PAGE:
It's the transportation hub of America. The city is located within a day's drive of 70 percent of the nation's population, and is crisscrossed by major interstate highways and railway lines. Chicago is also a huge drug market in its own right. Some 86 percent of people arrested in Cook County in 2012 tested positive for at least one illegal narcotic — the highest percentage of any big U.S. city. With his monopoly in the city, Guzmán doubled wholesale heroin prices, thus cutting profit margins for street dealers. That fueled greater competition for turf and exacerbated Chicago's epidemic of gang violence. "It used to be honor among thieves," said Harold Ward, a former gang member turned anti-violence campaigner. "Now, it's by any means necessary."Chicago Magazine elaborates:
It might seem odd that a city some 1,500 miles north of the Mexican border has become the nation’s narcotics center. But there are four main reasons: transportation, ethnic makeup, size, and gang culture.
Chicago is the transportation hub of America, a fact not lost on the Mexican cartels (just as it wasn’t on Capone and his fellow bootleggers almost a century ago). It’s ideally located within a day’s drive of 70 percent of the nation’s population. Six interstate highways crisscross the region, connecting east and west. Only two states (Texas and California) have more interstate highway miles than Illinois.
As for rail transport, Chicago welcomes six of the seven major railroads and accounts for a quarter of the country’s rail traffic. Water? The Port of Chicago is one of the nation’s largest inland cargo ports, and the city is the world’s third-largest handler of shipping containers (after Singapore and Hong Kong). And let’s not forget about Midway and O’Hare: More than 86 million passengers and 1.5 million tons of cargo passed through these airports combined in 2011, the latest year for which data are available.
Second, the Chicago metro area has a large Hispanic immigrant population, making it easy for Mexican cartel operatives to blend in. (Only Los Angeles, San Antonio, and Houston have more residents of Mexican descent, according to the 2010 census.)
Because many of these immigrants—especially those who are here illegally—are poor or underemployed, the area provides a fertile recruiting ground for cartel operatives.
According to a Cook County law enforcement officer familiar with the local drug trade, the Pilsen and Little Village neighborhoods, which are more than 80 percent Hispanic, are el eje (the axis) of drug distribution in the city. They’re conveniently located near the Stevenson, Dan Ryan, and Eisenhower Expressways, Metra’s Burlington Northern Santa Fe line, and a major industrial corridor off Blue Island Avenue. (With 1.3 billion square feet of warehouse property, Chicago has one of the largest concentrations of industrial space in the nation, offering plenty of room for cartels to hide contraband.)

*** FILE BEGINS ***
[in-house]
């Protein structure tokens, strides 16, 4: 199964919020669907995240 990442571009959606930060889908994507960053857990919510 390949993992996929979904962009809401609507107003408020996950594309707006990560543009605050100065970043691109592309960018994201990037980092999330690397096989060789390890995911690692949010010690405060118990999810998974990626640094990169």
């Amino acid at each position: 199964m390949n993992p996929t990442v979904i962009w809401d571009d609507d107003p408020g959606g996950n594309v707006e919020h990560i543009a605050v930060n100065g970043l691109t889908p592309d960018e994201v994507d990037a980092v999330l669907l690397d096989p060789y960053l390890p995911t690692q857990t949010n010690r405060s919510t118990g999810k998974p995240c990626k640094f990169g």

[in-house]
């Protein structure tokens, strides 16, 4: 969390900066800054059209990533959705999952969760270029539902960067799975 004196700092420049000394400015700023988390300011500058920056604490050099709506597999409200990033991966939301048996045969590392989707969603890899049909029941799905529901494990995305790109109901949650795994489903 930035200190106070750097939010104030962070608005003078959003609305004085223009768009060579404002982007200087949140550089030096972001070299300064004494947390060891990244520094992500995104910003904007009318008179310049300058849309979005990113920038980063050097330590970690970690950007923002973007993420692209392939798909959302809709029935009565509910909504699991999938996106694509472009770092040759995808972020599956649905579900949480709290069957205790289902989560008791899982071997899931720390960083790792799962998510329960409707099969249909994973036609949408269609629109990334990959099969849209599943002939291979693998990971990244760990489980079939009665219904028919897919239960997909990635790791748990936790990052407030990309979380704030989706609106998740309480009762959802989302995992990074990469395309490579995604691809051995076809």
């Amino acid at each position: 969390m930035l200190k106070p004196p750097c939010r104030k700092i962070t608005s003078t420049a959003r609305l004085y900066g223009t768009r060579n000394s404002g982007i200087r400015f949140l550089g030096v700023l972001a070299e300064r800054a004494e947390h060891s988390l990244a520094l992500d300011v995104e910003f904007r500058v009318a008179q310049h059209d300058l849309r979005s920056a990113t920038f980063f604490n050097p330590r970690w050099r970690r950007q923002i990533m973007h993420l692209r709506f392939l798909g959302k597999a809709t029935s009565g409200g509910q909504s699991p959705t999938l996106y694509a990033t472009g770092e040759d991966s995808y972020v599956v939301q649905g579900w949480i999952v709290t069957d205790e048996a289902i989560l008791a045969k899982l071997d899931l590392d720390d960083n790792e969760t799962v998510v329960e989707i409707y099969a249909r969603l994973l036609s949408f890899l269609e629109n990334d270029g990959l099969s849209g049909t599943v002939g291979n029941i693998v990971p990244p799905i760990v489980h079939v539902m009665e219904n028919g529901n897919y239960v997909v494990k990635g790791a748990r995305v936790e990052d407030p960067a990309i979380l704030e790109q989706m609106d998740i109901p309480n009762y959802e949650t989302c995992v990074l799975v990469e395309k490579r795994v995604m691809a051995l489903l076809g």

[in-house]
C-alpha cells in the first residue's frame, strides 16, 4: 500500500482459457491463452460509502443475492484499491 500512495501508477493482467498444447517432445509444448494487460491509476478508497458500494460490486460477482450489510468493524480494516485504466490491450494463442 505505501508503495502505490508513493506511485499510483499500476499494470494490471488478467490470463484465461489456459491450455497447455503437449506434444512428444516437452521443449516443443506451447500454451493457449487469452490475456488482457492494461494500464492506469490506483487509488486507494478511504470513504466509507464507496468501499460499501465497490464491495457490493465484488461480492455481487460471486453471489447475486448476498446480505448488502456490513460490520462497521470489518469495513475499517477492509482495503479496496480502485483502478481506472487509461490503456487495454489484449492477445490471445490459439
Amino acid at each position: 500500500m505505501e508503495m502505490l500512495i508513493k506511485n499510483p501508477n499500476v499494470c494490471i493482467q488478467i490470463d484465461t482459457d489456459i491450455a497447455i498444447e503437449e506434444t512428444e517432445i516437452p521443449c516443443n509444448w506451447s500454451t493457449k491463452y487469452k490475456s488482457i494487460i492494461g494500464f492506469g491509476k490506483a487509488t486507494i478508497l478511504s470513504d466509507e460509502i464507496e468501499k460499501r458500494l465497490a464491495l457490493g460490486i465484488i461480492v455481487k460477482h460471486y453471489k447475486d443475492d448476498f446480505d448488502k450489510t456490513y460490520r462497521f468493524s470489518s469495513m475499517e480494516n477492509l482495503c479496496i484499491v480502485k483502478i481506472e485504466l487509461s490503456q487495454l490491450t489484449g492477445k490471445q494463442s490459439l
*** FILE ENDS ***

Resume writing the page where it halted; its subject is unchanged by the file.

Third, the city is a huge market in its own right. Chicagoans’ taste for drugs is as big as—if not bigger than—that of most other Americans. For example, according to a report by the Office of National Drug Control Policy, 86 percent of people arrested in Cook County in 2012 tested positive for at least one illegal narcotic—the highest percentage of any big city. Twenty-two percent tested positive for more than one.
While the amount of cocaine seized annually by law enforcement officials in the Chicago area has been declining in recent years, the amount of heroin has skyrocketed, rising sixfold from 2002 to 2012. Chicago’s rate of heroin-related emergency room admissions is three times the national rate.
Methamphetamine sales are way up, too. As U.S. authorities have cracked down on home-produced meth, the cartels have been breaking badder: inundating Chicago and other U.S. cities with extremely pure, relatively cheap meth straight from “superlabs” in Mexico. In 2002, law enforcement officials in Chicago seized 3.5 kilograms (8 pounds) of meth; in 2012 they seized more than 70 kilos (155 pounds).
Finally, Chicago’s deeply entrenched street gangs offer a ready-made retail network. Law enforcement officials estimate the number of street gangs in the city at more than 70 and the number of members at between 70,000 and 125,000. The DEA’s Jack Riley likens them to “100,000 Amway salesmen” for cartel-supplied drugs.
“It’s easy for the cartel to get the drugs to Chicago and then have people put them on the street,” explains Christina Egan, the former deputy chief of the narcotics and gangs unit for the U.S. attorney’s office in Chicago. “There’s a huge demand, and with the gangs in Chicago, it’s easy to service that demand.”It also fuels crime in the Windy City. A December 2013 Bloomberg article notes:
This steady flow of dangerous substances is sparking pitched and often deadly turf wars between Chicago’s splintered, largely African-American and Latino gangs.
“Most of Chicago’s violent crime comes from gangs trying to maintain control of drug-selling territories,” Riley says. “Guzman supplies a majority of the narcotics that fuel this violence.”
... With Guzman gaining near-monopoly control, [the gangs] can’t negotiate prices: He personally dictates how much distributors pay his operatives, court documents allege. In the past decade, wholesale heroin prices have doubled in Chicago to the current cost of $80,000 a kilogram, says Nick Roti, head of anti-gang enforcement for the city’s police. For street sellers to keep profits flowing, they must seize ground in sometimes lethal block-by-block combat.